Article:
Are you considering buying Tahini to use as a dip or contemplating using it to make your own hummus or baba ghanoush? But not sure whether you can as you are either celiac or have trying to limit gluten in your diet? Well, here is what you are going to need to know.
So, is Tahini gluten-free? Tahini is typically gluten-free. However, some brands or recipes do include gluten-containing ingredients – primarily to thicken the condiment. It is therefore essential to check product packaging carefully and/or contact the manufacturer directly to confirm.
Thankfully, for the most part, you do not have to completely avoid Tahini if you are gluten intolerant/sensitive.
But you do need to be careful and mindful; just as you are with other foods.
Nonetheless, the fact that you ran this search and you are here today shows you have the right mindset.
But I digress.
Let’s look at tahini in closer detail to see why this condiment should still be okay – for the most part!
What Is Tahini Made Of?
Traditional Tahini sauce is made purely from sesame seeds. Although some recipes and brands may include lemon juice, garlic, and other natural flavorings.
For the most part, Tahini is a paste made of just sesame seeds.
And these are prepared in a very particular way.
Initially, the sesame seeds are soaked in water.
They are then crushed to separate the bran from the kernels.
From there, the crushed seeds are further soaked in a salt-water – which results in the bran sinking and naturally falling away.
From there, the floating kernels are skimmed off, toasted, and grounded finely to produce the oily paste we know as tahini.
That’s the traditional way of course, but with developments in food technology, manufacturing, and processing – it is not always done in this way.
And at the same time, while many brands on the market will sell their product with sesame seeds as the only ingredient – not all do.
Some include other ingredients to enhance the flavor further.
So, it’s essential to check the product packaging, website, or consult the manufacturer if it is not clearly specified.
Can Celiacs Eat Tahini?
Celiacs should be able to eat most brands and recipes of Tahini. However, this may not always be the case depending on the brand you choose and where/how it is made.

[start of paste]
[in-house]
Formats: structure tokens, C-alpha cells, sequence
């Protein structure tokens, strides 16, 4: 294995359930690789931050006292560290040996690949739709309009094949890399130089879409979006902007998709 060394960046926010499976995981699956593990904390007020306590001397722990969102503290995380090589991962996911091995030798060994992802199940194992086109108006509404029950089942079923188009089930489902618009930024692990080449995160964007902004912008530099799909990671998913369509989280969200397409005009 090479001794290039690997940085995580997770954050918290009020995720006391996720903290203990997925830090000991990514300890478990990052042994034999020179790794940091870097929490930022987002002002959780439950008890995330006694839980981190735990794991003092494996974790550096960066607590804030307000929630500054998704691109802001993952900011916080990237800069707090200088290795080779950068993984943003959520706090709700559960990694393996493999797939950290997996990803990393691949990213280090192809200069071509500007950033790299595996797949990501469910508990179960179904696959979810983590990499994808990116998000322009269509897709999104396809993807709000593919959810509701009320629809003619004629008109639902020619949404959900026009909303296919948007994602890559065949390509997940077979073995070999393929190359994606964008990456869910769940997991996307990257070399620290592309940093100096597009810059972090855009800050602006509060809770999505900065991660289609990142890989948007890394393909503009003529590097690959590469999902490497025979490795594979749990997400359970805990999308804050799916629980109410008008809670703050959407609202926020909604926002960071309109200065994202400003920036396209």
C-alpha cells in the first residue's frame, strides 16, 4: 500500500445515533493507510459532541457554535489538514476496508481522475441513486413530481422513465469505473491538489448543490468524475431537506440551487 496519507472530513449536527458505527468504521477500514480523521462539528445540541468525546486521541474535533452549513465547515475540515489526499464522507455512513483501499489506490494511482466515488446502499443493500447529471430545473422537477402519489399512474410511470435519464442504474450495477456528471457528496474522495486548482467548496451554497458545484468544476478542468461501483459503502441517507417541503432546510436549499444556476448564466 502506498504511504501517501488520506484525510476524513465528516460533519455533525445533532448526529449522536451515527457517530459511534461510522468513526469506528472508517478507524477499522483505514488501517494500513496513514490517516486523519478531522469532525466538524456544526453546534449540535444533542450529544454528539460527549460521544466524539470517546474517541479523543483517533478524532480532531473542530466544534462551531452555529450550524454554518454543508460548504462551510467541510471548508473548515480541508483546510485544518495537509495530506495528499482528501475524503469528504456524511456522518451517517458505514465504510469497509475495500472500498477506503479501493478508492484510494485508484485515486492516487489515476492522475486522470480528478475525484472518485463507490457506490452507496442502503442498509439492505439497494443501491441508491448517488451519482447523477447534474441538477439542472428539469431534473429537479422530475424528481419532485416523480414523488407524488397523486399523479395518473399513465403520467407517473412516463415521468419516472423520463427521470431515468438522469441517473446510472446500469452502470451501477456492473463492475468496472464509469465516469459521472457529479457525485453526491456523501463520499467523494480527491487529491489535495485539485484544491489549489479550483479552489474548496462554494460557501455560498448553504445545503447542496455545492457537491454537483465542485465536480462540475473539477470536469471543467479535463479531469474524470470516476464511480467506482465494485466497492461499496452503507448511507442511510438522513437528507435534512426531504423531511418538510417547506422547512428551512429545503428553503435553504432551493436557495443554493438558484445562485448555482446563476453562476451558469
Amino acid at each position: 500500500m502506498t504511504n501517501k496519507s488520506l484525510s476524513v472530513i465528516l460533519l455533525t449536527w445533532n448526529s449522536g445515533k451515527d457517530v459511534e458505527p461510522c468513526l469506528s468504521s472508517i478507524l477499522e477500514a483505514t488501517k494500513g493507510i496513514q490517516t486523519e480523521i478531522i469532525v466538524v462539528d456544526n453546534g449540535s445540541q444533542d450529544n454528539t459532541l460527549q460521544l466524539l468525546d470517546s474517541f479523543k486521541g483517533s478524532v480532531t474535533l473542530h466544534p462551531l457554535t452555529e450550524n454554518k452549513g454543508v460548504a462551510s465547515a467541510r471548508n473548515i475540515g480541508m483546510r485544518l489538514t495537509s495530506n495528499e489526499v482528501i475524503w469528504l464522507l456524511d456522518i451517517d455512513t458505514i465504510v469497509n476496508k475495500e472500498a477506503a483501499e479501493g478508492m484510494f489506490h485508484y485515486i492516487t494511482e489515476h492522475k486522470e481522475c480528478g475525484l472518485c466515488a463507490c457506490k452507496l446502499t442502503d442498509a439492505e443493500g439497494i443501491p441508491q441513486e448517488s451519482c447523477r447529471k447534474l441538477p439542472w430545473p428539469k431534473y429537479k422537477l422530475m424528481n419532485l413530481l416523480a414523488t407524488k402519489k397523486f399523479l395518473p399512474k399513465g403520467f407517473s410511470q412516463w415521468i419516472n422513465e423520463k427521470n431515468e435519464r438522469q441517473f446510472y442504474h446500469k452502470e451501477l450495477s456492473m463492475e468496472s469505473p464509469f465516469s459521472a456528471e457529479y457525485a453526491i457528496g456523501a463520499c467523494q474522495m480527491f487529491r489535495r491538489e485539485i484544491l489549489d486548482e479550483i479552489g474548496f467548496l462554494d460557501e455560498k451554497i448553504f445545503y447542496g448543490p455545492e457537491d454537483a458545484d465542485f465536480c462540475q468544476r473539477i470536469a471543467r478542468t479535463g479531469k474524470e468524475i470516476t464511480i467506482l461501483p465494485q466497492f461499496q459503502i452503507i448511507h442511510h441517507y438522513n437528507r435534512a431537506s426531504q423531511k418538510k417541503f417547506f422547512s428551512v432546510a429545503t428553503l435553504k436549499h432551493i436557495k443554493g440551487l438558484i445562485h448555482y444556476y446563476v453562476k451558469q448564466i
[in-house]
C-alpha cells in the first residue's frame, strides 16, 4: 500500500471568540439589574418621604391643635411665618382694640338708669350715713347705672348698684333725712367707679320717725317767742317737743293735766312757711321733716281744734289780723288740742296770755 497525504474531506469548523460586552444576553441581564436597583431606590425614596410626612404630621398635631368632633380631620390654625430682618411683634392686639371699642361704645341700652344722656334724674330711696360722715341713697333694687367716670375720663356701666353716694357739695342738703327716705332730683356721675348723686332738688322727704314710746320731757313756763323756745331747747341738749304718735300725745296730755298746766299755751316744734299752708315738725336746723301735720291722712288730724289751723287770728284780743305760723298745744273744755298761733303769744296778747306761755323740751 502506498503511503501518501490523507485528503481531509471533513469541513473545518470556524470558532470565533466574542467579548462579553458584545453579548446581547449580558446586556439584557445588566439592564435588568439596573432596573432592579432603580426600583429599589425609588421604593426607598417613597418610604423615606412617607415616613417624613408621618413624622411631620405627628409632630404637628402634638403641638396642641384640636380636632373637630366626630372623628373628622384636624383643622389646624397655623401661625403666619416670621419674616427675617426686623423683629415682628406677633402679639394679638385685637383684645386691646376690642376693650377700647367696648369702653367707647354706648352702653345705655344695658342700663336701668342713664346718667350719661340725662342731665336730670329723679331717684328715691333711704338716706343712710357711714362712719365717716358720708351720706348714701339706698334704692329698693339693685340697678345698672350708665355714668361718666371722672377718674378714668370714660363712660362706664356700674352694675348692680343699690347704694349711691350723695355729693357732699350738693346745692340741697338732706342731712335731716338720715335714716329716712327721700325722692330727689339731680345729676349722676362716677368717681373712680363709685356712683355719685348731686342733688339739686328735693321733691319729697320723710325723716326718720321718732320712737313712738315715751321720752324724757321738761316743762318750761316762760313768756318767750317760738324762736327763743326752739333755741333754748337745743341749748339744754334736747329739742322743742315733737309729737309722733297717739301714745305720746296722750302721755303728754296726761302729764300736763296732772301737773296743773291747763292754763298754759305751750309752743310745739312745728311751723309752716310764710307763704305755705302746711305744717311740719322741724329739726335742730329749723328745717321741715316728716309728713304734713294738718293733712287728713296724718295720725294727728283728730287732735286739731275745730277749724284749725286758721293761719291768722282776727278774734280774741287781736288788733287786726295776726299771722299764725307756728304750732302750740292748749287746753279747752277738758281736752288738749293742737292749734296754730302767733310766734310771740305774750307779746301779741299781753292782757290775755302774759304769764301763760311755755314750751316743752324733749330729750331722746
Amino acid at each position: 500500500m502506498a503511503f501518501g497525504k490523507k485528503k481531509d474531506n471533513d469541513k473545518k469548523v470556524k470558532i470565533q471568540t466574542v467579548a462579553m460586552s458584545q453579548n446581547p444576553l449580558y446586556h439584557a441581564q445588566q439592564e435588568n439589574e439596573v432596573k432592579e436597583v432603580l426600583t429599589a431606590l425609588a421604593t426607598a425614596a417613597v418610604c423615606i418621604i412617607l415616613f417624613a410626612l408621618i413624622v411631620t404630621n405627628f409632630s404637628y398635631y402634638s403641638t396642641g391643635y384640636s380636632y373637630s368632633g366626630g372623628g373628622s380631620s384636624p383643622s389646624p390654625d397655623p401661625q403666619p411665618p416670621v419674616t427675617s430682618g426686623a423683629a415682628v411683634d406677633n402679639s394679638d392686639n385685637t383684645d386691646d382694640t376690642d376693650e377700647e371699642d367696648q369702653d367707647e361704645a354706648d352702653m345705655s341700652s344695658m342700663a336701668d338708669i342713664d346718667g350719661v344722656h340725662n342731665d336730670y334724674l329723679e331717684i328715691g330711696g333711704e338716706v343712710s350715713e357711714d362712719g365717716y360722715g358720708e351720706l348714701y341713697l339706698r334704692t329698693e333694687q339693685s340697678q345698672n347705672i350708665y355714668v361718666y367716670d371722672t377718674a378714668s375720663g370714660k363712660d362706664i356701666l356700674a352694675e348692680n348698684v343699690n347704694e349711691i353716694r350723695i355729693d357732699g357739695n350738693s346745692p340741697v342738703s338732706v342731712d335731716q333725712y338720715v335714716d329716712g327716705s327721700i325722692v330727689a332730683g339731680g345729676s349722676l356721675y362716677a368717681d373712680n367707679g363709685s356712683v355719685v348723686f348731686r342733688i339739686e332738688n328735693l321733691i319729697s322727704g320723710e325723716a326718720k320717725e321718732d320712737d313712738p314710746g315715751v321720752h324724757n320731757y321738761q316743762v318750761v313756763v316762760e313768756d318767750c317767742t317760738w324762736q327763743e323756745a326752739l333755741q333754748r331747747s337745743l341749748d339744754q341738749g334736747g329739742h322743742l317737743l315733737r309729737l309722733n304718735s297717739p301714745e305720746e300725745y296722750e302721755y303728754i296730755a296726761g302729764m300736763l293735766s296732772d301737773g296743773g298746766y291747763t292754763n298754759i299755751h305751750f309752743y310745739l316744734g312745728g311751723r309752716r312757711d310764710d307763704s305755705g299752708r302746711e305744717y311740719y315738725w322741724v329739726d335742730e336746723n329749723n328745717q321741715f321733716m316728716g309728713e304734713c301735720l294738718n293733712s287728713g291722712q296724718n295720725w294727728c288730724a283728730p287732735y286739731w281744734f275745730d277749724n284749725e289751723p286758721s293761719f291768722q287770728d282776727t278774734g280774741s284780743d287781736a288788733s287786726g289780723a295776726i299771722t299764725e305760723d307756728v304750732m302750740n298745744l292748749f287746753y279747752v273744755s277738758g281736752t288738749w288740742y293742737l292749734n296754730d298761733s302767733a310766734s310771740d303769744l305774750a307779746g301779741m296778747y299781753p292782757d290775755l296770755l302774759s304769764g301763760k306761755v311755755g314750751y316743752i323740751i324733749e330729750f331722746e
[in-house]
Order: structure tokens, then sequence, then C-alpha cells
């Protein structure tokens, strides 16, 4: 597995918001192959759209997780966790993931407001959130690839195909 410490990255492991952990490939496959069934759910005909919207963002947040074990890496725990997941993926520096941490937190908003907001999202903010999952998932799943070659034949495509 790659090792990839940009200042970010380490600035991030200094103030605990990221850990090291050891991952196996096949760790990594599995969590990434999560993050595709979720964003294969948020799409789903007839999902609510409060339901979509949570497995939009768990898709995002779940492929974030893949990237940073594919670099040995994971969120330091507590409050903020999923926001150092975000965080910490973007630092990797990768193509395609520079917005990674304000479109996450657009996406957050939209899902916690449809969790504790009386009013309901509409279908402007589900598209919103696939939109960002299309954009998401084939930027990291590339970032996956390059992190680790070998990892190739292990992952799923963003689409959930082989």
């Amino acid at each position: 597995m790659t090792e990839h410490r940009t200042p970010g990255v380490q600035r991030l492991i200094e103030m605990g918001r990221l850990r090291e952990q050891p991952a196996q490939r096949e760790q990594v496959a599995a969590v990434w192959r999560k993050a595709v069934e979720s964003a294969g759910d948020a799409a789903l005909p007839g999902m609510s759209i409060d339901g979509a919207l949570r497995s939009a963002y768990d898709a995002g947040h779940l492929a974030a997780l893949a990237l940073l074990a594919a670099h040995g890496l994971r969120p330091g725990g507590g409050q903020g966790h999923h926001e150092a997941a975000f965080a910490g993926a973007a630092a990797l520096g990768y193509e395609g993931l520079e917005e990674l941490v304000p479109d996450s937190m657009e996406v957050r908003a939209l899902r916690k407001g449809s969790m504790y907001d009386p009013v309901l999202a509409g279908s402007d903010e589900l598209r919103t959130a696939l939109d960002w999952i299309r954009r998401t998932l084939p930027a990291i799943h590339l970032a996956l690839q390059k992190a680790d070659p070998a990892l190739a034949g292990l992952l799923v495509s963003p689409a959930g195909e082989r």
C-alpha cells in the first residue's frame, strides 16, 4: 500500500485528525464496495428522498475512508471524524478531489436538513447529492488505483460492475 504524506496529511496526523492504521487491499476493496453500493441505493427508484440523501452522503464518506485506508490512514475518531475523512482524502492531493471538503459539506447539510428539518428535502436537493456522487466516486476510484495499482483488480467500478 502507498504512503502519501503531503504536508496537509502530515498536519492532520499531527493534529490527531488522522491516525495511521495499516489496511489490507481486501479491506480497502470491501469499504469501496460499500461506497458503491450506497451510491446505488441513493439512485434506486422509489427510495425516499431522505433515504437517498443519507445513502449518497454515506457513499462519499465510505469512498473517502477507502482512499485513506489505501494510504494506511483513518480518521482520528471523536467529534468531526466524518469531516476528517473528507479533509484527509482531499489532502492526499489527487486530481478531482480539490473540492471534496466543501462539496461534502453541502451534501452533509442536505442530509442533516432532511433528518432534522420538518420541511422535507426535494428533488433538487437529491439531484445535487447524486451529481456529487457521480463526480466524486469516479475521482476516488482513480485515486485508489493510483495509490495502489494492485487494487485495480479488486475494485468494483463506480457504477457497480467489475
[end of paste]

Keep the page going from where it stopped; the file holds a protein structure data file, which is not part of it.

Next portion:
For instance, some brands will pack their tahini in a facility that processes wheat.
And in this case, it could result in cross-contamination – making the tahini entirely unsuitable for celiacs.
For this reason, it is essential to proactively seek out brands that market explicitly as gluten-free, or who can confirm that they are gluten-free if you were to contact them.
Some brands will include it directly on the packaging – others will document the suitability of their product on product listing pages.
Thankfully, this particular search on Amazon only includes those brands certified as gluten-free.
Failing this, you can always make your own.
Let us now look at how to easily do so.
How To Make Gluten-Free Tahini
Making homemade tahini is effortless, and tastes great. It’s cheaper, and you can be particular on ingredients ensuring you make an entirely gluten-free sauce.
This particular recipe only contains three ingredients;
- 1 Cup of White Sesame Seeds
- 1 Tablespoon of Avocado Oil
Step One: Preheat your oven to 300 degrees Fahrenheit.
Step Two: Get a baking tray and line it with a baking sheet. From there, pour your white sesame seeds on top, ensuring they are evenly spread across.
Step Three: Bake your sesame seeds for 15 minutes.
Step Four: Take your sesame seeds out of the oven, and allow them to cool for 20 minutes.
Step Five: Add your baked sesame seeds to a blender or food processor, along with your oil. Blend together for 1-2 minutes until you have a paste. You may need to use a spoon to collect the paste from the edge and place it down back toward the blades.
Step Five: Serve fresh or transfer the paste (now your tahini) to an airtight container – a glass jar is ideal here. Put in the fridge.
Your tahini should last for up to 2-3 weeks in the jar, although you may notice the quality degrades in time and the paste separates.
If that is the case, you can always stir with a fork/spoon to ensure the oil mixes evenly back into the grounded sesame seeds.
Additional tip: If you prefer a thicker Tahini, use less oil. Alternatively, more oil creates thinner tahini.
Tahini should be gluten-free.
But unfortunately, that’s not always the case.
So do be vigilant and mindful.
Do check the ingredient list, or better yet, contact the manufacturer directly.
Failing this, just make your own.
It’s surprisingly cheap, easy, and quick to make and I must admit – tends to taste much better!